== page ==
A version of this book review appeared in “Dune’s Landing”, a defunct blog and writing website. It has been lightly edited and presented here.
I finally sat down and read “Brown’s Requiem”, the first book by James Ellroy. Ellroy was a golf caddy for many years, and his mom was murdered as a child. That’s the two pieces of information that you need to know about this book. Ellroy paints a classic crime narrative, easily befitting the elements of noir cinema that you’d expect from the past. The book is treated far more like a pulp fiction story than it is a novel. Even though the length puts this at novel’s length, you’ll find that this is definitely hard hitting crime story that pulls several tropes out of the Raymond Chandler arena, before setting it all on fire with some graphic gore, and horror elements to shake things up.
The Former Alcoholic Cop Gets Redemption
At the heart of “Brown’s Requiem” is a redemption story. The plot is simple enough. A disgraced ex-cop, turned repo man gets caught up in a private detective job. Fritz Brown has to figure out why a certain golf caddie seems to have a lot of money, and is walking from murder. He beats the murder conviction and is starting to get involved with serious crime elements. Is it the mob? Is there a cabal working under the scenes of Hollywood and Los Angeles?
The story unfolds through various tropes that you would expect from a good Hollywood crime flick, and Ellroy doesn’t hold back in turning his characters into portraits of a bygone era in Los Angeles. I’m from Los Angeles originally, so if you’re not familiar with the city, you will get lost in the streets and call outs to where Brown ends up. He is a native of Los Angeles, both in character and writing. That is good and bad, because if you aren’t familiar you will gloss over the marking points that Ellroy is trying to tell you about, in hopes that you have a sentimental or at least a cerebral connection point. It worked for me, but may not work for you.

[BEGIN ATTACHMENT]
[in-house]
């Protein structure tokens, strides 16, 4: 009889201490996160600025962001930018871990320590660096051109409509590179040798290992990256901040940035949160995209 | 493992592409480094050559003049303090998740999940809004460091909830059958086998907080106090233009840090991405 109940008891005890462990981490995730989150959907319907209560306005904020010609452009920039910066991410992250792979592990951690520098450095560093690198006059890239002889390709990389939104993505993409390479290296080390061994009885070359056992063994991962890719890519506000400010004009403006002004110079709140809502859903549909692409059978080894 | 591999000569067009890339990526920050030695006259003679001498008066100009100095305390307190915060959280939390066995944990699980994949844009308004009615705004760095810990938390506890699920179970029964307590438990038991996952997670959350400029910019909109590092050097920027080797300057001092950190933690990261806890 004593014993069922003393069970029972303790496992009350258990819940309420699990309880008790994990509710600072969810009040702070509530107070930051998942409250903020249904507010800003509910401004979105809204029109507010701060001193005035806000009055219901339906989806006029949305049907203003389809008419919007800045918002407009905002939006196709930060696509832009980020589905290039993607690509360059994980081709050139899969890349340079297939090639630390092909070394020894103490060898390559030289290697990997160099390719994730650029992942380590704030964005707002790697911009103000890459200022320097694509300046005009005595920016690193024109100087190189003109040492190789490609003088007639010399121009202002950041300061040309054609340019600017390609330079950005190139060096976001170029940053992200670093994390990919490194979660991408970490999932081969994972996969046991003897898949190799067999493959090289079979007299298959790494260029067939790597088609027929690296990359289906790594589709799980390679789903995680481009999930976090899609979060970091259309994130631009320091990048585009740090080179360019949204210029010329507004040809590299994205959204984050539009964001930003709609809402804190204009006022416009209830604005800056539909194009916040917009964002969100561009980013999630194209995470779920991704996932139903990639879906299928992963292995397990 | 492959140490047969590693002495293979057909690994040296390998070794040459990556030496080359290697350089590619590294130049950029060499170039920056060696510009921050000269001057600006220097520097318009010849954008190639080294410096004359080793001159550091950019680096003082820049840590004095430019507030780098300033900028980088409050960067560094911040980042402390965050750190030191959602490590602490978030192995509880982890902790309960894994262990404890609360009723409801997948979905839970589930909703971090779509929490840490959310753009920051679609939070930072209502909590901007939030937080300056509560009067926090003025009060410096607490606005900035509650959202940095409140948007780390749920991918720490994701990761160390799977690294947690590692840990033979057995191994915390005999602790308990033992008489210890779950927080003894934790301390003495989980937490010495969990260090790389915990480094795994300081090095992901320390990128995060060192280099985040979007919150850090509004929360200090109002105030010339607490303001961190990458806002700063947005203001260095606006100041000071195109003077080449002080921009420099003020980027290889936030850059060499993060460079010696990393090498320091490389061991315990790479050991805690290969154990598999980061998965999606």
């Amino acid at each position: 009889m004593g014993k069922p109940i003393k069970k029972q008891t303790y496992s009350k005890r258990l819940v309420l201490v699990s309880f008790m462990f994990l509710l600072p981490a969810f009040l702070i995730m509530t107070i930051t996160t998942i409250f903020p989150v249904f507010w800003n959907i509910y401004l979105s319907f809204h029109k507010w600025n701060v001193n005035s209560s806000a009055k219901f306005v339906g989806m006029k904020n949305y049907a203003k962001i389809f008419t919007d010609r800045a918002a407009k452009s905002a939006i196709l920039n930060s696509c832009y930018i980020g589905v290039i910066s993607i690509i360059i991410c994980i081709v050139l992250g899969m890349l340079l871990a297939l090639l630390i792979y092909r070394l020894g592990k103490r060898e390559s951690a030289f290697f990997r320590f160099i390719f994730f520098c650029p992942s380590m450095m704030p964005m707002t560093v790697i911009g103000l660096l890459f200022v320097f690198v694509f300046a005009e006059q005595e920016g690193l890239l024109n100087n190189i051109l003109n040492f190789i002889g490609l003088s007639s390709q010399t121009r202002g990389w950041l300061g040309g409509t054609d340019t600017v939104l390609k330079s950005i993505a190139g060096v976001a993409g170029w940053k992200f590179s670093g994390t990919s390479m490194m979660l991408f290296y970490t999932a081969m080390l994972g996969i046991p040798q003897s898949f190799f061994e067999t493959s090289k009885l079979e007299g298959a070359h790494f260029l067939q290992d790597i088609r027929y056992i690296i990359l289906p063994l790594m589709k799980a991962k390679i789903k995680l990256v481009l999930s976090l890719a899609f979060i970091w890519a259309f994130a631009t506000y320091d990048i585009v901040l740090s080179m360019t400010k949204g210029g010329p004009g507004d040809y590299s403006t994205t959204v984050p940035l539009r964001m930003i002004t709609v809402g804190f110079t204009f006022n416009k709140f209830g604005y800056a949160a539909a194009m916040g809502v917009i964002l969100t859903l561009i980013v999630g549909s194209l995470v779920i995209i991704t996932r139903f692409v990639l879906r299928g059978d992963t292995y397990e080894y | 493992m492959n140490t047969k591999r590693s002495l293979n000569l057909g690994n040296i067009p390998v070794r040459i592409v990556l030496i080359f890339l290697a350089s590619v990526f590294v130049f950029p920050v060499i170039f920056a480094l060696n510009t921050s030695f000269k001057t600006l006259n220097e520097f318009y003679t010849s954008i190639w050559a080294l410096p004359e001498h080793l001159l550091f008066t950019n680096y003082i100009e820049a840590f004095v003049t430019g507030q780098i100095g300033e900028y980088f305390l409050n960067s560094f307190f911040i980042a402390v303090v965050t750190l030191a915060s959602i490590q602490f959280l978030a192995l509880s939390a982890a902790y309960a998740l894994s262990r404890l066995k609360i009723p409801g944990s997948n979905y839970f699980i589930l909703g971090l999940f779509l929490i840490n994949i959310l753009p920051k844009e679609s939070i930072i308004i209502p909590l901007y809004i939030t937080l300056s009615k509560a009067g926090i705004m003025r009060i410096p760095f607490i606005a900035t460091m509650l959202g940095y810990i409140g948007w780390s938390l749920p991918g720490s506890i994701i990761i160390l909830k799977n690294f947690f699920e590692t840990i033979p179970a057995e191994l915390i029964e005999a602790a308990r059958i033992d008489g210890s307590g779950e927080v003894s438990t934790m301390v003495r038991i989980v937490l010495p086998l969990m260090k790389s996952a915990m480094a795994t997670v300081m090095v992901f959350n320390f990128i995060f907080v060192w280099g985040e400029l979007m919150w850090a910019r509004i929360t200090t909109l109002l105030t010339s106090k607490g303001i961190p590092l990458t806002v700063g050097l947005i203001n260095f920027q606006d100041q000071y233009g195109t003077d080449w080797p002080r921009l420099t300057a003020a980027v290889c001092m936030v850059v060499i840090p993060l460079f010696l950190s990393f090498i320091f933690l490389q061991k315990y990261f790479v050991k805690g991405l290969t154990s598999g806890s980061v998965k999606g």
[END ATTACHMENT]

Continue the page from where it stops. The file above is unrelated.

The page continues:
Classical Music, Violence, Sex, and A Golf Mafia
The book flows well. Ellroy spent many years working as a caddy so the elements of his experiences bleed through the pages. The main character loves classical music, is an alcoholic, and has to go through some deep pathos before you start to like him overall. The book is hard to embrace when the ultraviolence is turned up, but if you’re a fan of horror or crime cinema, this feels like Quentin Tarantino would steal it for a major film focus. The golf elements make you think twice about who plays, and what goes on with the job of a caddy.
Star Rating For “Brown’s Requiem” by James Ellroy
I give this book a 4 out of 5. Here’s my final thoughts on the book, and it’s simple; it’s powerful crime writing. There are morality tropes, there are classical crime tropes, there is redemption, but it’s mired with true life. Fritz is a flawed anti-hero at times, and at others he plays the Jesus role in the sacrifice that he pulls through the third act. When things don’t wrap up quite well, clean, and with everyone happy, you’re ok with it. Ellroy doesn’t paint a happy picture, but one that definitely works out, because in the end, real life doesn’t work out with soft edges. Ellroy’s treatment of “Brown’s Requiem” and the characters is heavy handed, but not so hard that you will think he’s a sadist. At times you feel that you’re watching a movie in your head, or reading a journal from a former cop, as the story is told in the first person a great deal of the time. I invite you to sit back and enjoy “Brown’s Requiem” by James Ellroy as a noir crime story that isn’t concerned whether or not you’re reading it.
You can purchase “Brown’s Requiem” by James Ellroy by clicking here.
Have you read “Browns Requiem”? If so, tell me in the comments, and let me hear your thoughts.